On 31 August 2012, at about 1230 Eastern Standard Time, a Piper Seneca aircraft, registered VH-BTW (BTW) departed Hobart Airport, Tasmania for Bankstown Airport, New South Wales on a private flight under the instrument flight rules.  The pilot was the only person on board.    

Both engines stopped during cruise at 9,000 ft above mean sea level and 19 kilometres south of Nowra, New South Wales.  The pilot ascertained that the fuel selector for the right engine was in the cross-feed position and consequently both engines were drawing fuel from the left wing tank which was empty.  The pilot repositioned the fuel selector, was able to restart both engines and continued to Bankstown Airport.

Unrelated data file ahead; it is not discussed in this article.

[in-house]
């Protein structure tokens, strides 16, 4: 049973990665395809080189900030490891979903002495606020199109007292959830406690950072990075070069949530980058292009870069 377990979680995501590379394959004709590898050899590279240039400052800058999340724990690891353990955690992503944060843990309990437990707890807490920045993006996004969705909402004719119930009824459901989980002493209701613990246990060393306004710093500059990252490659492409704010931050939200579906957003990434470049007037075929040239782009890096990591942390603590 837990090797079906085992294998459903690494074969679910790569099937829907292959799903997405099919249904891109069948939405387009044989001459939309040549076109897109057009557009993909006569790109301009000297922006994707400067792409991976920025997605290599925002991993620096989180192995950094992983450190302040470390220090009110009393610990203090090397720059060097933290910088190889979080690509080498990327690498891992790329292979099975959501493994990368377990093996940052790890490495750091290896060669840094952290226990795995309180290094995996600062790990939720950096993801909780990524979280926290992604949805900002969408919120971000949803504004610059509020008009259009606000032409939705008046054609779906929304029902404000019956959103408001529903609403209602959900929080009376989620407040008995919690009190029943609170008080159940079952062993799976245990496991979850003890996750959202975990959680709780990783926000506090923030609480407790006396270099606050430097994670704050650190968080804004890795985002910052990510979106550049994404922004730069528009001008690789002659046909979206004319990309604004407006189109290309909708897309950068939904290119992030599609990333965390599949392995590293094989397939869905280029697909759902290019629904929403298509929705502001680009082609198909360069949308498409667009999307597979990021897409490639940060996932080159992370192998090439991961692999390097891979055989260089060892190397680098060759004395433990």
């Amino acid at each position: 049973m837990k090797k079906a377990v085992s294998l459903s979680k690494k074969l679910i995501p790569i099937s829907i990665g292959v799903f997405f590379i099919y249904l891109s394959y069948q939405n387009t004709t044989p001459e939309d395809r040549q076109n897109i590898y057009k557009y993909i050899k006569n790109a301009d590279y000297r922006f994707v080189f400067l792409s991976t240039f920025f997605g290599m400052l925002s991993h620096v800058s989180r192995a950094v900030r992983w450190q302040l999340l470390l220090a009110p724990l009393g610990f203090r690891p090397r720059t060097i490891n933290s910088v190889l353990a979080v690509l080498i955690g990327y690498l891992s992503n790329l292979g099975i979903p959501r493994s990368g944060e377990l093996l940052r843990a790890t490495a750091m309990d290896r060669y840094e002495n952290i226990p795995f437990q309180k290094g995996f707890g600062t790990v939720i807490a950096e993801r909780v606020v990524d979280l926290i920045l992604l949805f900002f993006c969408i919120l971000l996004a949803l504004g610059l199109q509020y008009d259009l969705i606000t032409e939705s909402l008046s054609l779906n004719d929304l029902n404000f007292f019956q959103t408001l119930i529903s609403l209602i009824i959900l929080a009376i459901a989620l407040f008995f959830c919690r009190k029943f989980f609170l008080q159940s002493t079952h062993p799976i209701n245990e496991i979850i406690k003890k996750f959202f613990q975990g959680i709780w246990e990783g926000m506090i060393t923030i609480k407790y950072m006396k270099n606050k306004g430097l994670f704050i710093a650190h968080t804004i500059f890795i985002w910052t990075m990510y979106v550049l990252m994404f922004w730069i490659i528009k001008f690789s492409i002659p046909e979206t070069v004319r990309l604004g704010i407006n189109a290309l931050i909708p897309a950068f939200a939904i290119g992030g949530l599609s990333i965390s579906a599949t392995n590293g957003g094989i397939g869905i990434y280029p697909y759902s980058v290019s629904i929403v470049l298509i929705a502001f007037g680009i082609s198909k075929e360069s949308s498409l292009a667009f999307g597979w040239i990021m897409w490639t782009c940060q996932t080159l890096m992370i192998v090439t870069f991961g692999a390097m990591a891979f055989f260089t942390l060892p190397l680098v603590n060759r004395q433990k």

On landing at Bankstown, the aircraft had a significant lateral imbalance, as the left wing tank was empty and the right wing tank was almost full.  As a result, the aircraft departed the runway after landing.  The pilot regained control and the aircraft taxied to the parking area without further incident.  The aircraft was not damaged and the pilot was not injured.   

The incident highlights the importance of checklists in capturing errors made before and during flight and the need to conduct them diligently during all stages of flight. 

Aviation Short Investigation Bulletin – Issue 14